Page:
Social Media Is Parents' Top Concern as Kids Head Back to School: Poll
MONDAY, Aug. 21, 2023 (HealthDay News) -- When U.S. parents express their concerns about their school-aged children, social media use and the internet are at the top of the list.
Mental health issues are another top worry, according to the University of Michigan Health C.S. Mott Children’s Hospital National Poll on Children’s Health.
“Parents still view problems directly impacting physical health, including unhealthy eating and obesity, as important children’s health issues, said pediatrician Dr. Susan Woolford, co-director of the poll.
"But these have been overtaken by concerns about mental health, social media and screen time,” Woolford said in a Michigan Medicine news release.
Two-thirds of parents surveyed reported that they are worried about children’s increased time on devices, including overall screen time and use of social media. Those were the No.1 and No.2 concerns on the list this year.
“Children are using digital devices and social media at younger ages, and parents may struggle with how to appropriately monitor use to prevent negative impacts on safety, self-esteem, social connections and habits that may interfere with sleep and other areas of health,” Woolford said.
Screen time became a growing concern for parents during the pandemic, previous reports have suggested.
Woolford encourages parents to regularly evaluate their kids’ use of technology. Certain social media and device settings can also help protect kids.
Mental and emotional health were among the other top concerns.
The majority of parents view depression, suicide, stress, anxiety, and related topics like bullying as big problems, the poll showed.
Nearly half of those surveyed said they were concerned about the lack of mental health services.
“The mismatch between the growing number of youth with mental health concerns and the limited access to mental health services has serious implications for children’s well-being,” Woolford said.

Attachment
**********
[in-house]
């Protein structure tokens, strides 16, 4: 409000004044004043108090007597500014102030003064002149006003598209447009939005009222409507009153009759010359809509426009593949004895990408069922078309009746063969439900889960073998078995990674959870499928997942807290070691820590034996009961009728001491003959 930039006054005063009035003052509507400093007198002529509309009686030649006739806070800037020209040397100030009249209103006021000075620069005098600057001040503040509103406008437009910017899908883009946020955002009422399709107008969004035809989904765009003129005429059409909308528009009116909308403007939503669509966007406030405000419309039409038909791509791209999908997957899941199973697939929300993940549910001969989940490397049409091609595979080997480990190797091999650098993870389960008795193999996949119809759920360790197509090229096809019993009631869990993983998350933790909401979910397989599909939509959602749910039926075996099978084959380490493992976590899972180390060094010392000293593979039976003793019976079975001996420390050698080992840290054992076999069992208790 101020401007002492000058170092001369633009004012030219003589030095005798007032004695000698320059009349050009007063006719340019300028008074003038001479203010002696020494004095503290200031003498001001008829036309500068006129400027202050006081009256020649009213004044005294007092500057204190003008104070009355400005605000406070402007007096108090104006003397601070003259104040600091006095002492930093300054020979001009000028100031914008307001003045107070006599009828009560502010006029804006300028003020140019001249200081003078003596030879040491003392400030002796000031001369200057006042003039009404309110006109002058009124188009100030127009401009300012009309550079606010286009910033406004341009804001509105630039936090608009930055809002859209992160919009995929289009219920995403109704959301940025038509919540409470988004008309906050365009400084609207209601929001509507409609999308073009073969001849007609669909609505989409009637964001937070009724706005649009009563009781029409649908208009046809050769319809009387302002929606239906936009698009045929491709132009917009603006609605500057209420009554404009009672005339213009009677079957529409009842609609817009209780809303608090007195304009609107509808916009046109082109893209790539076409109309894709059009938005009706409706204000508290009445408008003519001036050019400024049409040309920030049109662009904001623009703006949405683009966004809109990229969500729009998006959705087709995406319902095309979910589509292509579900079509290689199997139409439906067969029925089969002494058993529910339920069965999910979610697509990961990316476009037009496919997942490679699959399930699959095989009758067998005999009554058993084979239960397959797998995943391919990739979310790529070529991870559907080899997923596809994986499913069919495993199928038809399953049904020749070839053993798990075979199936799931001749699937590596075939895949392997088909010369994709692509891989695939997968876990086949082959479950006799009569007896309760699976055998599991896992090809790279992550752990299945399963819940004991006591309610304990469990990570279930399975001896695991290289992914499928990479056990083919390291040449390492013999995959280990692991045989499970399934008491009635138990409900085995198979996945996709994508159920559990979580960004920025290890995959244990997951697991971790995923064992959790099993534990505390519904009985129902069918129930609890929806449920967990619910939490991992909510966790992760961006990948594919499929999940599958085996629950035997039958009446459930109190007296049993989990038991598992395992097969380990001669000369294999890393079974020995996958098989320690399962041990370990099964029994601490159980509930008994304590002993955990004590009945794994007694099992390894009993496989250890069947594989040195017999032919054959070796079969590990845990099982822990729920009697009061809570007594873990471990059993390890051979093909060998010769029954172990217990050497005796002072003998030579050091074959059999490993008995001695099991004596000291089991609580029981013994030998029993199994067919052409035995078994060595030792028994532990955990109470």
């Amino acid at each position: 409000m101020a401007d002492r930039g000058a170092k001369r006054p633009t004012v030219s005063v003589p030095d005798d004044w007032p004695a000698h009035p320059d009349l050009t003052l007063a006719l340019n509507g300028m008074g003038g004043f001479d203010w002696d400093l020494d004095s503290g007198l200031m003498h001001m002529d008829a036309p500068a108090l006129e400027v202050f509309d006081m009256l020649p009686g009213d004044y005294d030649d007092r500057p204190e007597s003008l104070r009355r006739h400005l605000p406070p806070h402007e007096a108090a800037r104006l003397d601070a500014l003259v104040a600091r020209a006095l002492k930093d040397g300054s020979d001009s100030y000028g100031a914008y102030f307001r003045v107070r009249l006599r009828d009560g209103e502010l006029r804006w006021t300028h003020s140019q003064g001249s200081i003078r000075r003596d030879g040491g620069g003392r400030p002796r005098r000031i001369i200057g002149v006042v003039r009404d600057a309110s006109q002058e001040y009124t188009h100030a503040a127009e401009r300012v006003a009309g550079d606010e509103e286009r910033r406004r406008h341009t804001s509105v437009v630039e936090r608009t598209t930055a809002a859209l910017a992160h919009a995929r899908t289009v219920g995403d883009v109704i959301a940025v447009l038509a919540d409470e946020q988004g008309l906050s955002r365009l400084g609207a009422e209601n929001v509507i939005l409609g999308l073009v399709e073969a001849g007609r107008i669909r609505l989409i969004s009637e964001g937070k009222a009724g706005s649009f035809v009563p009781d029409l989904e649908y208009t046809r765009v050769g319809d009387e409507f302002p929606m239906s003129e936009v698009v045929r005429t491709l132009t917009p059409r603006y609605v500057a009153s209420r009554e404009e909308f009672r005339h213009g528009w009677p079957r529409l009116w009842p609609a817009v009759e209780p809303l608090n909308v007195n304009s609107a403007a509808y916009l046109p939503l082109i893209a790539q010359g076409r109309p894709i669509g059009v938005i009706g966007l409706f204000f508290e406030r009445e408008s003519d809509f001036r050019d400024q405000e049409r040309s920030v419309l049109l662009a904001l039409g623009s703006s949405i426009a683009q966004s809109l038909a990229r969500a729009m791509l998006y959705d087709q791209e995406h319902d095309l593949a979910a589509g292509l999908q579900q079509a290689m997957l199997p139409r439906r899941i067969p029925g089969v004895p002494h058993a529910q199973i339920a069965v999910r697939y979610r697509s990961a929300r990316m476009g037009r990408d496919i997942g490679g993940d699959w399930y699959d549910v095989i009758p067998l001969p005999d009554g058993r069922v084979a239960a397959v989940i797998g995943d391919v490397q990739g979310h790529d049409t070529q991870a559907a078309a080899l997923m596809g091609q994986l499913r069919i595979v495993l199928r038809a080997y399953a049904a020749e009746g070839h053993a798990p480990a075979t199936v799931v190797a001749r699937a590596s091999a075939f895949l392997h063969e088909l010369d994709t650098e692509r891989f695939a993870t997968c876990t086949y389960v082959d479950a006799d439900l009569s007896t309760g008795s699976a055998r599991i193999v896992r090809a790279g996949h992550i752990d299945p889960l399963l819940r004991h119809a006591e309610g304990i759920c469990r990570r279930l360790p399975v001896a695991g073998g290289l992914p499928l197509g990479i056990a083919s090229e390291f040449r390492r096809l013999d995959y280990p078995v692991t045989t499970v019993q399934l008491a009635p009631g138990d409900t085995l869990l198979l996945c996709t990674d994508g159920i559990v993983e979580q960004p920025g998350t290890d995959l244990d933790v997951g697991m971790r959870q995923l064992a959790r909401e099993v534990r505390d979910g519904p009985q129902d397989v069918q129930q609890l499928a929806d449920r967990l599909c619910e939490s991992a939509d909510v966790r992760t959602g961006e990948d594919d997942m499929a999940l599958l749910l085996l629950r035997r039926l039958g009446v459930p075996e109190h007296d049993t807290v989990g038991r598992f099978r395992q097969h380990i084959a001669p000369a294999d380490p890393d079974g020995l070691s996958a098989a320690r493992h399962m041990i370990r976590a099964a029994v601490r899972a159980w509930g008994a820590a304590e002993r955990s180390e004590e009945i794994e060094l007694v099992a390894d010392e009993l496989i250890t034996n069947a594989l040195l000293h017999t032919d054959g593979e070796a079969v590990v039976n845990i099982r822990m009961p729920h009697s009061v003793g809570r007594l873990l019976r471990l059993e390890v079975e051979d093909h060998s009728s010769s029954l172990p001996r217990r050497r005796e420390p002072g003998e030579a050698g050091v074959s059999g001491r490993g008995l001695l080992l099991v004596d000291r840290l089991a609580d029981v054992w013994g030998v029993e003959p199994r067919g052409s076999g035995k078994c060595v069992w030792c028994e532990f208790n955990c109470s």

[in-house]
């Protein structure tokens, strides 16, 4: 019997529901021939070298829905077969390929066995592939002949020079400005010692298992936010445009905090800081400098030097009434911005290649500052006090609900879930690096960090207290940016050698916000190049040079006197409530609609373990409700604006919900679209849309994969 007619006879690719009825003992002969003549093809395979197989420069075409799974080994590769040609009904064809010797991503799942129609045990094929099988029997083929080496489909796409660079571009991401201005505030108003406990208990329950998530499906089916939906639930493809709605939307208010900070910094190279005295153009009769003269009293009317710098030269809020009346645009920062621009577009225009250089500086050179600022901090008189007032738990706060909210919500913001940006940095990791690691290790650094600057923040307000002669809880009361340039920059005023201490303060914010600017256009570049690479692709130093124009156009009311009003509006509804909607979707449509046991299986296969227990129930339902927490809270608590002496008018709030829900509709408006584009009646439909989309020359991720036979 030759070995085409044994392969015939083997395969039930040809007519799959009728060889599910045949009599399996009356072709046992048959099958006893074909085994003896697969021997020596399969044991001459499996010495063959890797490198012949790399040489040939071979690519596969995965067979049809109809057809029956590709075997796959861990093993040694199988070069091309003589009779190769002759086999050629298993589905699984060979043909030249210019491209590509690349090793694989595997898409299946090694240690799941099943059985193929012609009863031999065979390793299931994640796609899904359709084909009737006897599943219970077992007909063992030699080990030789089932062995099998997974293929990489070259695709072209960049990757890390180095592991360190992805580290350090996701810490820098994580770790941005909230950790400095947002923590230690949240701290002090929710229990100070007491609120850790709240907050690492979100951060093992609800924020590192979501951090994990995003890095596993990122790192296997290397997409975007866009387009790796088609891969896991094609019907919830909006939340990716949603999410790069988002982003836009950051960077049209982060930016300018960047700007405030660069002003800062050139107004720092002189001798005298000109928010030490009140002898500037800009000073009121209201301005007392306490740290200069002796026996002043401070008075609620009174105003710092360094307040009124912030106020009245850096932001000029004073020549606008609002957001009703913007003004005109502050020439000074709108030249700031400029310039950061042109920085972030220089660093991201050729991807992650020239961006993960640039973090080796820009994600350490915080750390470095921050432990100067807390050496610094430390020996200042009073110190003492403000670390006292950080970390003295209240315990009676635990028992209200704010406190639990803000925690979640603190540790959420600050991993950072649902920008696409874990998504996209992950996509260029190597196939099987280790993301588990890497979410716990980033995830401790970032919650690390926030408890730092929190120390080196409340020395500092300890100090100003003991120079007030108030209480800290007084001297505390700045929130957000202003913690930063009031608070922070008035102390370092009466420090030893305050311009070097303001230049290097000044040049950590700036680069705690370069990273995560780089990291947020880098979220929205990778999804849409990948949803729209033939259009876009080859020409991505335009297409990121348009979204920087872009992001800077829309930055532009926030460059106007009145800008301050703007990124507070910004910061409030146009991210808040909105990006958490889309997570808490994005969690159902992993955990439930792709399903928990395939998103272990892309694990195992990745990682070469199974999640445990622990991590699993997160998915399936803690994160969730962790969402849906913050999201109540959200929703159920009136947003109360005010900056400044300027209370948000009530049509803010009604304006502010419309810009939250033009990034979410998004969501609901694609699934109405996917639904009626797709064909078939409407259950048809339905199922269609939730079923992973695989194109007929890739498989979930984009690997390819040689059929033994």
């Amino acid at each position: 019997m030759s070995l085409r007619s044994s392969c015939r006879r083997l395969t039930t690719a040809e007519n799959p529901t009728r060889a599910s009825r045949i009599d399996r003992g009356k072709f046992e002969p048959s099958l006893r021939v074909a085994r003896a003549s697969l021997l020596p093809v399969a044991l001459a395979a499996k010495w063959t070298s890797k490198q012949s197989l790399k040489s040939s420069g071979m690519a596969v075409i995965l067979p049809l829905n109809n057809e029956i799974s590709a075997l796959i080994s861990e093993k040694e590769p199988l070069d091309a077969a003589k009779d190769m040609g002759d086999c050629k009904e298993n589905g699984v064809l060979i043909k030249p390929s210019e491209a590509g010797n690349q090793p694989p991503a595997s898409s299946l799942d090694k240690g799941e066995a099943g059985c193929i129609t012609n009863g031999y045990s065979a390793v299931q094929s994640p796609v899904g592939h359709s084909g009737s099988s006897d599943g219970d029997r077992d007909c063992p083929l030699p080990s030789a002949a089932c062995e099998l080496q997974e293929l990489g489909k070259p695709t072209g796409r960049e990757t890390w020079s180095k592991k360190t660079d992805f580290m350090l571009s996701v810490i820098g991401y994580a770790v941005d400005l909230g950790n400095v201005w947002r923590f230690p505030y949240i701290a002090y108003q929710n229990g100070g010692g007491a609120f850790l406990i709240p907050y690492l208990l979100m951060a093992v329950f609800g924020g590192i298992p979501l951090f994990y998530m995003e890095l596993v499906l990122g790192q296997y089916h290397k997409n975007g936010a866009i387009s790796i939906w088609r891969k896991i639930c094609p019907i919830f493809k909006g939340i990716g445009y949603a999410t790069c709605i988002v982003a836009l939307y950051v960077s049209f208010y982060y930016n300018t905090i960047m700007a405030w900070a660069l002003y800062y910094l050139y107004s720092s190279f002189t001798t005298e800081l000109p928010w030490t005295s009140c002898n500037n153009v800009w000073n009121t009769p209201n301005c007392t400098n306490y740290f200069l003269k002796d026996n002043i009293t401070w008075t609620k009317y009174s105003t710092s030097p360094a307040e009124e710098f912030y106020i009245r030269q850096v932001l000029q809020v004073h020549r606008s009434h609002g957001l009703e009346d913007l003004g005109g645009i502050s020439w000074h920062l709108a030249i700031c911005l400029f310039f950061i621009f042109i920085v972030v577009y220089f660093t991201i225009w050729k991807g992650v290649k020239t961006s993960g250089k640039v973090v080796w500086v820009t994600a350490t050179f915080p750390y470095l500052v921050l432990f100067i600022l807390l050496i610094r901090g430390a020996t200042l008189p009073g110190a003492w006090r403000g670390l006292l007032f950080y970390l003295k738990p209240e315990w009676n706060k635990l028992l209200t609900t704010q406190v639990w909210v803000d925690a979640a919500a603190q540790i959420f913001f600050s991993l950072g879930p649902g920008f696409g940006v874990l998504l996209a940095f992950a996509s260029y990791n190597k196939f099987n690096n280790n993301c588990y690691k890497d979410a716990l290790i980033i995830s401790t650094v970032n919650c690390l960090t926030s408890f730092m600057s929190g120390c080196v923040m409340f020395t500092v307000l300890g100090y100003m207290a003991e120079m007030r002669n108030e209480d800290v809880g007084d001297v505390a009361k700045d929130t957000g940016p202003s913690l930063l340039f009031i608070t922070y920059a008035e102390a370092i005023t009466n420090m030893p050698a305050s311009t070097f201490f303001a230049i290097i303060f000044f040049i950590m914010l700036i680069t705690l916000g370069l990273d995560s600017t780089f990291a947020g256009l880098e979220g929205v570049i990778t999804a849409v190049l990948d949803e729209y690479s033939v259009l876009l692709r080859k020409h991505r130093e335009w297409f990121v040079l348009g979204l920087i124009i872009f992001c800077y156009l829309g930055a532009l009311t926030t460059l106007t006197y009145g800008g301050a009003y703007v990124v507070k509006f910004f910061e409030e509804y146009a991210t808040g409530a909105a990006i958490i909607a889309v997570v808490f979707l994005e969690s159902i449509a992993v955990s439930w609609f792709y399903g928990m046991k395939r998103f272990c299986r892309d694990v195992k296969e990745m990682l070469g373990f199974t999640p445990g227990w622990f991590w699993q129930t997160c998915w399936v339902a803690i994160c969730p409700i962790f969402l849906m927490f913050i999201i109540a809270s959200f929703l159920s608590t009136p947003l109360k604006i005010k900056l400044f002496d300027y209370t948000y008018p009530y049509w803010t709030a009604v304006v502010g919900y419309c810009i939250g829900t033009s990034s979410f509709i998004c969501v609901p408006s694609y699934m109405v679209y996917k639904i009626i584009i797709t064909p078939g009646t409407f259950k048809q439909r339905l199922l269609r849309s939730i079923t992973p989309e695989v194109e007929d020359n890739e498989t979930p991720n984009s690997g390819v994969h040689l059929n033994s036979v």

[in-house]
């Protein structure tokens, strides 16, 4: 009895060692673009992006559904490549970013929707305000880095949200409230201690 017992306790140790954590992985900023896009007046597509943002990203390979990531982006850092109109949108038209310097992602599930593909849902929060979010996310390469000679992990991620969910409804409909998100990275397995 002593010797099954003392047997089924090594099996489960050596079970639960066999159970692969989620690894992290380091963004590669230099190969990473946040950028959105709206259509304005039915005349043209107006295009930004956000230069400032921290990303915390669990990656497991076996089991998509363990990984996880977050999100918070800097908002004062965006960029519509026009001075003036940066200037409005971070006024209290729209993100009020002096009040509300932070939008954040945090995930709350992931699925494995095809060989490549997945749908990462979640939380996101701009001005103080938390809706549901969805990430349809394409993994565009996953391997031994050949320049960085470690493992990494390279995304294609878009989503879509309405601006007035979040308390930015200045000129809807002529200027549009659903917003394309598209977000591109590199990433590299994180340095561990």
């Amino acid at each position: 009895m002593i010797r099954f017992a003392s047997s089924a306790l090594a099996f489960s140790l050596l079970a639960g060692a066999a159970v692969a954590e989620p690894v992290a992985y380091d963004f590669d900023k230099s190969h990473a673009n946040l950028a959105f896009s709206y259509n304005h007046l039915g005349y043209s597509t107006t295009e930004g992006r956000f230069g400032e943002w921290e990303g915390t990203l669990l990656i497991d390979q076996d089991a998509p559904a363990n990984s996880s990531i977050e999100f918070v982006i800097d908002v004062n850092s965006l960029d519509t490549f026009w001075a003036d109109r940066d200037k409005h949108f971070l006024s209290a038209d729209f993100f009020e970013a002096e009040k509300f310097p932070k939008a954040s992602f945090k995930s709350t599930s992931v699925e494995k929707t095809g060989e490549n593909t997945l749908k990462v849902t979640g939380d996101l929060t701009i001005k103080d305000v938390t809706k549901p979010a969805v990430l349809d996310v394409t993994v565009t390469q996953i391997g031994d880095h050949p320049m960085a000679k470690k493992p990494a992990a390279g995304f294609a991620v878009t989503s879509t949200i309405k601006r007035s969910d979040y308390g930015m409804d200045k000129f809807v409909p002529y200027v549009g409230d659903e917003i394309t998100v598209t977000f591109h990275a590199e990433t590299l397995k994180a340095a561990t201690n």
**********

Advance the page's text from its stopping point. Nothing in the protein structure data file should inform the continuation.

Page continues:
School violence is another concern. Woolford noted that changes to the school environment, such as metal detectors, armed guards and locked doors, as well as active shooter drills, may be reminders of the potential for violence.
“Parents may want to talk with their child periodically about how safe they feel at school and what they’ve heard about violent incidents,” Woolford said. “They should tailor the information to their child’s age and avoid sharing graphic details while offering reassurance about safety measures that their school has in place."
Poorer parents were more likely to have major concerns about depression and suicide, bullying, school violence, unsafe neighborhoods, drinking and drugs, smoking and vaping. Among the other concerns of lower-income parents were teen pregnancy and sexual activity, child abuse and neglect, parental stress, discrimination, COVID-19 and health risks from pollution.
Those in middle and higher-income homes were more likely to rate overuse of devices and social media as significant problems.
“Differences in how parents view children’s health problems may reflect their day-to-day experiences dealing with environmental challenges such as unsafe neighborhoods, as well as discrimination that may be more frequently experienced by children from low-income homes,” Woolford said.
Parents across income groups had similar concerns about a number of topics, including unhealthy diet, obesity, health care costs and lack of mental health services.
Some of the lowest-ranking concerns on the list were vaccine safety at 16%, parents doing too much at 13% and COVID at 12%.
“Parents should partner with schools, mentors and their child’s health care providers to address both ongoing and emerging health concerns," Woolford said. "They should also regularly revisit conversations with their children and teens that encourage them to share any concerns they might be experiencing, both physically and emotionally."
Parents were surveyed in February. The results were released Aug. 21.
The Child Mind Institute has more on how social media affects teens.
SOURCE: Michigan Medicine - University of Michigan, news release, Aug. 21, 2023